Testing, Phase 1

Before we get much further, we are very far along for code that has no tests. Let’s fix that.

First, we need to reorganize a couple of things, to make testing easier.


Let’s save ourselves some frustration: when we run our tests, we can’t know if there is a REPL-started system running or not. There’s no problem with two complete system maps running at the same time, and even hitting the same database, all within a single process … that’s why we like Component, as it helps us avoid unecessary globals.

Unfortunately, we still have one conflict: the HTTP port for inbound requests. Only one of the systems can bind to the default 8888 port, so let’s make sure our tests use a different port.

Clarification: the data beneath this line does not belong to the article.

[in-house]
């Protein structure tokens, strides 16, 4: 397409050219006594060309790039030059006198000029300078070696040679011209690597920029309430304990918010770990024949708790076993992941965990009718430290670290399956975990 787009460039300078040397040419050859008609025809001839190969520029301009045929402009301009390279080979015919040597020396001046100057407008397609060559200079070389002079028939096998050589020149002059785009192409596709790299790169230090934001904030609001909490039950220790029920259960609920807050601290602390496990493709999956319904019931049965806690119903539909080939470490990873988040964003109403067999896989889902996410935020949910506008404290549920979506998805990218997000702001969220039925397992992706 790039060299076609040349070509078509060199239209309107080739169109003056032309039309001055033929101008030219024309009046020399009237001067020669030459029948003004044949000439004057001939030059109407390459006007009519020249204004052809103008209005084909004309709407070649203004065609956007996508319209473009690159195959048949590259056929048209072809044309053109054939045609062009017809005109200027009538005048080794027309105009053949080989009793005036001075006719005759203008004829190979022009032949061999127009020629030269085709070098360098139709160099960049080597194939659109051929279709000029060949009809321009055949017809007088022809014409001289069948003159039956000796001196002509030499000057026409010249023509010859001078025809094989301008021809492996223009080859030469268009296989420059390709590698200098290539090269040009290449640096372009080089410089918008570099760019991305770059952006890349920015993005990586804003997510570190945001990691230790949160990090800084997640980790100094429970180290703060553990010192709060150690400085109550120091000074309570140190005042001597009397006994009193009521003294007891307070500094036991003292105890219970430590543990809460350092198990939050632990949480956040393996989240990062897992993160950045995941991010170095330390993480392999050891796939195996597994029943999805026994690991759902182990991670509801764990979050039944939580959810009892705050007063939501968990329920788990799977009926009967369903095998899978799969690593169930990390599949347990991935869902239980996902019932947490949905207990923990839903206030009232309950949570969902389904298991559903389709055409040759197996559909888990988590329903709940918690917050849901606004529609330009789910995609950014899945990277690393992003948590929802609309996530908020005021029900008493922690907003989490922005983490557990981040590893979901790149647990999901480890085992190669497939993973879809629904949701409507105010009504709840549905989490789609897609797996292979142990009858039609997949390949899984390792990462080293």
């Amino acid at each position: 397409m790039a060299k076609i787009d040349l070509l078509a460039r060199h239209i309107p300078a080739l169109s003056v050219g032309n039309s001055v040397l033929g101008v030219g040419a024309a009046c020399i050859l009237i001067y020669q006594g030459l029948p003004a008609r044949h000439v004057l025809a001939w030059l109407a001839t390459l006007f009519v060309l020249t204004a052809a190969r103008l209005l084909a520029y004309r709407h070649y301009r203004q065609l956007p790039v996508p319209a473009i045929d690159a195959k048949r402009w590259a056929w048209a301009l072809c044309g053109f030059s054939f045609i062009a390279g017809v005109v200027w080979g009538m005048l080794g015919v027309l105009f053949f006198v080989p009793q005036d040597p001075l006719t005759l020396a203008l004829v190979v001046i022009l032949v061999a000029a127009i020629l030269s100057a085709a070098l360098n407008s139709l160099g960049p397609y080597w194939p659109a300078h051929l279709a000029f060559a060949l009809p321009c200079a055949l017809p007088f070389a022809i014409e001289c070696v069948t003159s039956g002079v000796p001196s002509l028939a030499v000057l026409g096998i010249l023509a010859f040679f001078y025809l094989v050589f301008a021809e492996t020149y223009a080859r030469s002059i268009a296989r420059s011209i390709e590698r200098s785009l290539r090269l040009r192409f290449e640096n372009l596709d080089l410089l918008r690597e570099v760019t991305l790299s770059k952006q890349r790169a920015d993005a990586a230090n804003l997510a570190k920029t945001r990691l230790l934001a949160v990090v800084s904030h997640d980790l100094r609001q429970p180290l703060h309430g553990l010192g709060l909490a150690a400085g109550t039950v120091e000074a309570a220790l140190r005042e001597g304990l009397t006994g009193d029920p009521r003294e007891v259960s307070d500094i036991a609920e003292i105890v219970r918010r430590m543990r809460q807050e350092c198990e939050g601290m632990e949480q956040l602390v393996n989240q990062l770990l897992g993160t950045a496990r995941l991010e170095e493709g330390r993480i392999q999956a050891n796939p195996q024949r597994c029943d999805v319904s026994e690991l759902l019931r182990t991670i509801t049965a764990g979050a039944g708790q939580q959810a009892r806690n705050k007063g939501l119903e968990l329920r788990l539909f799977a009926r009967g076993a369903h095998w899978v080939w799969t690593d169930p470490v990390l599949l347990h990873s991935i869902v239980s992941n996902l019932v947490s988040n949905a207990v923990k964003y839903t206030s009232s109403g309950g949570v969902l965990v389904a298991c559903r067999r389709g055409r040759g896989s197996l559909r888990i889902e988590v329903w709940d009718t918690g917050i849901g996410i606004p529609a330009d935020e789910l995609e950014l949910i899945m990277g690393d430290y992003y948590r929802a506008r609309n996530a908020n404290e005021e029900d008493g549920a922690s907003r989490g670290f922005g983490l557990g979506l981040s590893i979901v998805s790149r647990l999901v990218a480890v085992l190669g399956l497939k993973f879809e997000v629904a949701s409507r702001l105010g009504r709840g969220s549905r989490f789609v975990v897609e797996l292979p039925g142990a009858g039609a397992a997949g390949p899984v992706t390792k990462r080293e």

(ns clojure-game-geek.server
  (:require [com.stuartsierra.component :as component]
            [com.walmartlabs.lacinia.pedestal :as lp]
            [io.pedestal.http :as http]))

(defrecord Server [schema-provider server port]

  (start [this]
    (assoc this :server (-> schema-provider
                            (lp/service-map {:graphiql true
                                             :port port})

  (stop [this]
    (http/stop server)
    (assoc this :server nil)))

(defn new-server
  {:server (component/using (map->Server {:port 8888})

We’ve added a bit of configuration for the :server component, the port to bind to. This will make it possible for our test code to use a different port.

Simplify Utility

To keep our tests simple, we’ll want to use the simplify utility function discussed earlier. Here, we’re creating a new namespace for test utilities, and moving the simplify function from the user namespace to the test-utils namespace:

(ns clojure-game-geek.test-utils
    [clojure.walk :as walk])
    (clojure.lang IPersistentMap)))

(defn simplify